Automatically scoring student answers is an important task that is usually solved using instance-based supervised learning. Recently, similarity-based scoring has been proposed as an alternative approach yielding similar perfor- mance. It has hypothetical advantages such as a lower need for annotated training data and better zero-shot performance, both of which are properties that would be highly beneficial when applying content scoring in a realistic classroom setting.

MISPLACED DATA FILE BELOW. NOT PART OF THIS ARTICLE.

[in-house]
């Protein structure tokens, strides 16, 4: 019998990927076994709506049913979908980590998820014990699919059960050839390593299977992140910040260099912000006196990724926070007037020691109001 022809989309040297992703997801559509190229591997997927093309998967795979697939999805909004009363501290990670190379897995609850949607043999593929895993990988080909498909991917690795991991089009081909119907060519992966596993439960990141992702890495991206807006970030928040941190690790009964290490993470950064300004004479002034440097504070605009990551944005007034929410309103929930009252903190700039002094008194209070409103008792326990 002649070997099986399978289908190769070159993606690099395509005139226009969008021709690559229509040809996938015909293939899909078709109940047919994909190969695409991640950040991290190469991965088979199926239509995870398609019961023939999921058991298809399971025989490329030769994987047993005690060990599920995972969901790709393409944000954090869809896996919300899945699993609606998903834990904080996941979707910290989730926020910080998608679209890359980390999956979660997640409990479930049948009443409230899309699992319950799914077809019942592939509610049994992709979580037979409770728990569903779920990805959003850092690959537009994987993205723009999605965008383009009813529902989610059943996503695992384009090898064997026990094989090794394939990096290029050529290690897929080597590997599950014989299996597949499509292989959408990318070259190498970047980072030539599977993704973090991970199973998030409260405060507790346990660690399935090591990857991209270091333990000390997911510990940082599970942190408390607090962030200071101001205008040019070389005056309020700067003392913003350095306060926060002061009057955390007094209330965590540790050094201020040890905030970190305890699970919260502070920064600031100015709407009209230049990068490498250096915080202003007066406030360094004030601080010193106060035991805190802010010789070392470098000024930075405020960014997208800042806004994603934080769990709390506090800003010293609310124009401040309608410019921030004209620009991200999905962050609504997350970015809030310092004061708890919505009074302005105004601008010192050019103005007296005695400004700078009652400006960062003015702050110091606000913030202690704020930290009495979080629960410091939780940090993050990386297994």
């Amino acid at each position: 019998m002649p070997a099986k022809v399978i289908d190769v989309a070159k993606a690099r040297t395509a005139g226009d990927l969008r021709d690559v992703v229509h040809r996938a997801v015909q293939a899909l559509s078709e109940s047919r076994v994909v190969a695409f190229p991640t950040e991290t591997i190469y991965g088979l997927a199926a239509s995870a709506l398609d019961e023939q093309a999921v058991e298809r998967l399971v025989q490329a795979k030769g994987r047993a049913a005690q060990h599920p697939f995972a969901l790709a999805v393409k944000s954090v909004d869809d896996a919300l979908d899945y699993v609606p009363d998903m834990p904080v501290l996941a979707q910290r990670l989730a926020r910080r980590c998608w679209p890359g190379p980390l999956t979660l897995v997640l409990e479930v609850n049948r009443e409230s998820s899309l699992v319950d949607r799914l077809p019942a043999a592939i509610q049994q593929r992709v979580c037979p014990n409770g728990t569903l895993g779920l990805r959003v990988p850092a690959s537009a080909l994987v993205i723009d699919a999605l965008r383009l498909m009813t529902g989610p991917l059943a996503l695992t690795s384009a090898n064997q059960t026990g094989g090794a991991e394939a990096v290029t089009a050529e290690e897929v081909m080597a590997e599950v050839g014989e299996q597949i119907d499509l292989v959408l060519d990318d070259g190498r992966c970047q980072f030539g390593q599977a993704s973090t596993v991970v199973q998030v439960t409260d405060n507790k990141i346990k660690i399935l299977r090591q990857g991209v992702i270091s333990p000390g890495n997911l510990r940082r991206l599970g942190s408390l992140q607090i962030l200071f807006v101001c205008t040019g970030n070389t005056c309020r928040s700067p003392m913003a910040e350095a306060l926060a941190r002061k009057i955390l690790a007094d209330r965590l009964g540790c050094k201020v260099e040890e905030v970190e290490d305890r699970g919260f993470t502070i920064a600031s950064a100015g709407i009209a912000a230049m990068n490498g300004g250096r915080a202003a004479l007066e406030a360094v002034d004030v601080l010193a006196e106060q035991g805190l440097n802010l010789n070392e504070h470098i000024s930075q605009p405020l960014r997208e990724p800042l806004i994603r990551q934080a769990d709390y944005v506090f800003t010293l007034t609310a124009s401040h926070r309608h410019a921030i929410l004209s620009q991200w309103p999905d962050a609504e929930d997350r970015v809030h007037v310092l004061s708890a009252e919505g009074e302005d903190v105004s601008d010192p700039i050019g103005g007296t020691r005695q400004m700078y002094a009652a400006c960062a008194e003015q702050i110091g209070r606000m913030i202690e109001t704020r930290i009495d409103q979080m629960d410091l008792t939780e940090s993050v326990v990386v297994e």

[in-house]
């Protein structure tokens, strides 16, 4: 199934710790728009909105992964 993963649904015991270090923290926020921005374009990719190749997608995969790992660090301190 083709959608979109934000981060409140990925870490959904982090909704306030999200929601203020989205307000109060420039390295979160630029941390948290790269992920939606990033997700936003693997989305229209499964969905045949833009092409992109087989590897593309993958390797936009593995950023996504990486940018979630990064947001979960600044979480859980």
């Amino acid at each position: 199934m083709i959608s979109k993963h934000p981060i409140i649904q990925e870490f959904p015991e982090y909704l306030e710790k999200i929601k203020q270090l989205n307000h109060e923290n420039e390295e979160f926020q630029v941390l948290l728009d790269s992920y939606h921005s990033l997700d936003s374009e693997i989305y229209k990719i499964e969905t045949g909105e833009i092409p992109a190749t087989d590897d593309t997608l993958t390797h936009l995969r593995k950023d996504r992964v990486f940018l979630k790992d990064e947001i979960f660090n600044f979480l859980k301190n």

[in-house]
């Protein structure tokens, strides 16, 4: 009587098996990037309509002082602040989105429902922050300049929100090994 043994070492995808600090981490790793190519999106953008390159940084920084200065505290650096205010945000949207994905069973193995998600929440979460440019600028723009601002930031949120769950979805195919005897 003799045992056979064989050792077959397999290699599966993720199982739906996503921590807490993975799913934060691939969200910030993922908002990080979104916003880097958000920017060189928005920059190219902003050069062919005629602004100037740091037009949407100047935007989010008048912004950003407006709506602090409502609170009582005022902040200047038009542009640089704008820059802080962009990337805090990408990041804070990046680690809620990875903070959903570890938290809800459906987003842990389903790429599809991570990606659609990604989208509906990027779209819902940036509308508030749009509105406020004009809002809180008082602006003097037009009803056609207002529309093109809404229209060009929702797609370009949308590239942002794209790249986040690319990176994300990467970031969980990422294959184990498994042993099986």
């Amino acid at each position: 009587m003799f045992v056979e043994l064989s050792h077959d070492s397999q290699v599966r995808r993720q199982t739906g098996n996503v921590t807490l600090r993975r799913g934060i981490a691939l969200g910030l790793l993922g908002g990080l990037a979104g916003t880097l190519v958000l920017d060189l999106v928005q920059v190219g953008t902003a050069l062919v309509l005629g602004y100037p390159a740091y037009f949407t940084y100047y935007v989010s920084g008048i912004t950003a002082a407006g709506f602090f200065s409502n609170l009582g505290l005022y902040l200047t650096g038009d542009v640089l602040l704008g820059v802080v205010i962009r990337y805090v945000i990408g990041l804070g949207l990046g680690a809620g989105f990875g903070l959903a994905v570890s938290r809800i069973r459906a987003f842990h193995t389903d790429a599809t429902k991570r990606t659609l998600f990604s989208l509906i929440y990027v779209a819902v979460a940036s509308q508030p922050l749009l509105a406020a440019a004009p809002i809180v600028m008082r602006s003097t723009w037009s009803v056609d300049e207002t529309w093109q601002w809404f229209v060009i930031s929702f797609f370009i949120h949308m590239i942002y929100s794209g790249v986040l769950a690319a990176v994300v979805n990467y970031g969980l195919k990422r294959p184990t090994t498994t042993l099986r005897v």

In this paper we take a closer look at these alleged advantages by comparing different instance-based and similarity-based methods on multiple data sets in a number of learning curve experiments. We find that both the demand on data and cross-prompt performance is similar, thus not confirming the former two suggested advantages. The by default more straightforward possibility to give feedback based on a similarity-based approach may thus tip the scales in favor of it, although future work is needed to explore this advantage in practice.